Now instead of putting the girl in the family group, it was a boy, and he no longer drew a girl on his pictures. He drew a boy.
         He kept putting the father in the toilet in the doll’s house.
         One day Michael drew me a picture that I could no longer hold back from Dr Collinwood until supervision time. I intruded into her fluid loading time.
         Michael drew a naked mummy complete with big boobs and pubic hair. The boy in the middle was naked too and had a rather large tool on him. Father was in his pyjamas and Michael drew tears down his face.
         We made the case presentation. It was well attended by nearly everybody including those from the other teams. Word must have got out that Dr Collinwood had a case that had sex features.
         Father suffered from severe diabetes and had been impotent for years.  Mother had very bad abuse history from the evacuation days and had become rather needy of sexual gratification. In a desperate attempt to shame her husband she slept stark naked and put Michael in the middle. She would get Michael to have an erection and then say to her husband, even your eight year old can do better than that. She would not contemplate leaving him, as the benefits were good and she got to drive his car. Dr Collinwood did not mince words on erotic stimulation etc. etc.  All the way through, Gail never sucked her thumb. We passed around the drawings. Freudians made their bid with Oedipus and all that. Kleinians[4] insisted on bad breast. To me it was just an abused mum having a bad time and using the boy to get back at her husband.  But it was only my first case.
         Gail gave me a thumbs up (the other thumb) approvingly afterwards and said I passed the test. I told her that attending Dr Collinwood’s case meetings could save her lots of money. “It’s my mother’s anyway,” she said.
         Michael continued to see me for the best part of the rest of my stay at the Tavistock.  His nightmares disappeared and he stopped soiling.  Nobody knew if his mother stopped fiddling with his penis but to me it was an eye-opener. At least being Jewish she had no qualms about bringing Michael to the clinic three times a week for his therapy sessions. Since then, I have collected quite a few other similar cases, but I shall always remember Michael and Mondrian.

[1] Synchronicity – In The Structure and Dynamics of the Psyche Jung describes how, during his research into the phenomenon of the collective unconscious, he began to observe coincidences that were connected in such a meaningful way that their occurrence seemed to defy the calculations of probability. Unfortunately it is often quoted as a scientific basis for astrology and other improbabilities.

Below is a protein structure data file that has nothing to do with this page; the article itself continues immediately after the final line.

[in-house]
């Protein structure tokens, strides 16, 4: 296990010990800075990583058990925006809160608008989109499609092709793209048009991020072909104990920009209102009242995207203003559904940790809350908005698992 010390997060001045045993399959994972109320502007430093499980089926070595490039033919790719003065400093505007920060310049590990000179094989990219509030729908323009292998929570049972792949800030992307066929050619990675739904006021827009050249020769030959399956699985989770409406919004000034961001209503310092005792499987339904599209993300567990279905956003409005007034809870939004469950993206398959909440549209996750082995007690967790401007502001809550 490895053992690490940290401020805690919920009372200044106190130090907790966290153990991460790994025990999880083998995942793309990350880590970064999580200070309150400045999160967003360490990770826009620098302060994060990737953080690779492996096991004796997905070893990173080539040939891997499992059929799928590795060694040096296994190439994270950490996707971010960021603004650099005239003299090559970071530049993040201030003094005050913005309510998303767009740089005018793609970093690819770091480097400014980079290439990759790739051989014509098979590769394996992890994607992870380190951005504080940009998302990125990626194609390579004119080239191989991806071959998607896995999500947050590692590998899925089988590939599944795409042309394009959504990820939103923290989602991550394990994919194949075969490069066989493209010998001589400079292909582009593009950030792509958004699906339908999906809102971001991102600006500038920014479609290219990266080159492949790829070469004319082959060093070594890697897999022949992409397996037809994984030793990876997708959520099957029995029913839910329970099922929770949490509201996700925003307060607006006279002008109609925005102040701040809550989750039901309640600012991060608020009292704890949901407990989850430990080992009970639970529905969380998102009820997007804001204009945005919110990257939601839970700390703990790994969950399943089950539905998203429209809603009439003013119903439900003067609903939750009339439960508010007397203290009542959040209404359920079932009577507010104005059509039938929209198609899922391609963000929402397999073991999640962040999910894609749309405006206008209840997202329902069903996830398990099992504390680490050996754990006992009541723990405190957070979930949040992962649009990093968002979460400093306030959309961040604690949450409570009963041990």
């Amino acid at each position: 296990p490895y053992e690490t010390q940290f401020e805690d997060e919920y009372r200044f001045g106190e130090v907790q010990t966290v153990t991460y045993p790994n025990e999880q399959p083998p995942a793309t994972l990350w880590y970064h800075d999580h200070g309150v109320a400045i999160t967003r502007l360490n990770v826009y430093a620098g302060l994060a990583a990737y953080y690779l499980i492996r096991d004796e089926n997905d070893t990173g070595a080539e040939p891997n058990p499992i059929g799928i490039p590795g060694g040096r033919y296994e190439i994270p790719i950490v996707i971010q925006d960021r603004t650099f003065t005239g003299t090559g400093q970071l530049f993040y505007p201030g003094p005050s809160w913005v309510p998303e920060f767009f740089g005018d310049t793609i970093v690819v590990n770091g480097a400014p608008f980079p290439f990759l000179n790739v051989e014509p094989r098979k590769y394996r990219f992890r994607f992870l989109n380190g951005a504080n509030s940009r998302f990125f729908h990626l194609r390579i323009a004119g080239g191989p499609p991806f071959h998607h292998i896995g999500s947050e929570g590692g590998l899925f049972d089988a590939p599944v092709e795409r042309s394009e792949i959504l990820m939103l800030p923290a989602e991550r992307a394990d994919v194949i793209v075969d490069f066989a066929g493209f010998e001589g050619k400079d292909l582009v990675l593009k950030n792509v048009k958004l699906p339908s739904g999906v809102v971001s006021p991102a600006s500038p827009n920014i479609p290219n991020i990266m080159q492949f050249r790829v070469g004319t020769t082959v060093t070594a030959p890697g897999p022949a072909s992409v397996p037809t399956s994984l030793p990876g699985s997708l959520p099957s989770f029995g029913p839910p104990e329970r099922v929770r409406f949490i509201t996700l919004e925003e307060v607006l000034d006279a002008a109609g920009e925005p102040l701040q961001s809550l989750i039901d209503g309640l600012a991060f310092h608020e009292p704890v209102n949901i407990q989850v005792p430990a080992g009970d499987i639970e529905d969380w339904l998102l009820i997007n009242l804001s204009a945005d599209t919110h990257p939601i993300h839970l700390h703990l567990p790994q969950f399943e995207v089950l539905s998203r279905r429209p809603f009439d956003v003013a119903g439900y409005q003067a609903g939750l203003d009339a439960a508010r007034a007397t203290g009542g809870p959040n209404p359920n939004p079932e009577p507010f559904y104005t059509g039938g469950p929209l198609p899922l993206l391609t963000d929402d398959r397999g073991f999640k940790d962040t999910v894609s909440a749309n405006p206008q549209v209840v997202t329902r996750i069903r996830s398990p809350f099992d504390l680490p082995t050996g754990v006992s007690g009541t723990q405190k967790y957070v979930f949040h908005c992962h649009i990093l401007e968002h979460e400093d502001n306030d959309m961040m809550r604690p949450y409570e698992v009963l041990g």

[2] EL84 - a vacuum tube (a.k.a. valve) of the power pentode type. It has a 9 pin miniature base and is found mainly in the final output stages of amplification circuits, most commonly now in guitar amplifiers, but originally in radios and many other devices of the pre-transistor era.  However, even now, hi-fi connoisseurs still prefer sounds produced by valve amplifiers to digital transistor sound.

[3] Anna Freud - Anna Freud moved away from the classical position of her father, who was concentrating on the unconscious Id (a perspective she found to be restrictive) and instead emphasized the importance of the ego, the constant struggle and conflict it is experiencing by the need to answer contradicting wishes, desires, values and demands of reality. By this, she established the importance of the ego functions and the concept of defense mechanisms. Focusing on research, observation and treatment of children, Freud established a group of prominent child developmental analysts (which included Erik Erikson, Edith Jacobson and Margaret Mahler) who noticed that children's symptoms were ultimately analogue to personality disorders among adults and thus often related to developmental stages. At that time, these ideas were revolutionary and Anna provided us with a comprehensive developmental theory and the concept of developmental lines.
   As such, the formation of the fields of child psychoanalysis and child developmental psychology can be attributed to Anna Freud.
“……I think that a psychoanalyst should have...interests...beyond the limits of the medical facts that belong to sociology, religion, literature, ,[and] history,...[otherwise]his outlook on...his patient will remain too narrow. This point contains...the necessary preparations beyond the requirements made on candidates of psychoanalysis in the institutes. You ought to be a great reader and become acquainted with the literature of many countries and cultures. In the great literary figures you will find people who know at least as much of human nature as the psychiatrists and psychologists try to do.”        Anna Freud

[4] Melanie Klein - child psychoanalyst who worked in London (as the US required a MD degree to practise psychoanalysis) had a strong following and some severe critics too. Her theories – (as portrayed in Nicholas Wright’s 1988-Mrs Klein) include references to: "good breast" and "the bad breast"; "symbolic urine"; playing the violin as "a repressed masturbation fantasy"; automobiles  being penises and mountains being breasts.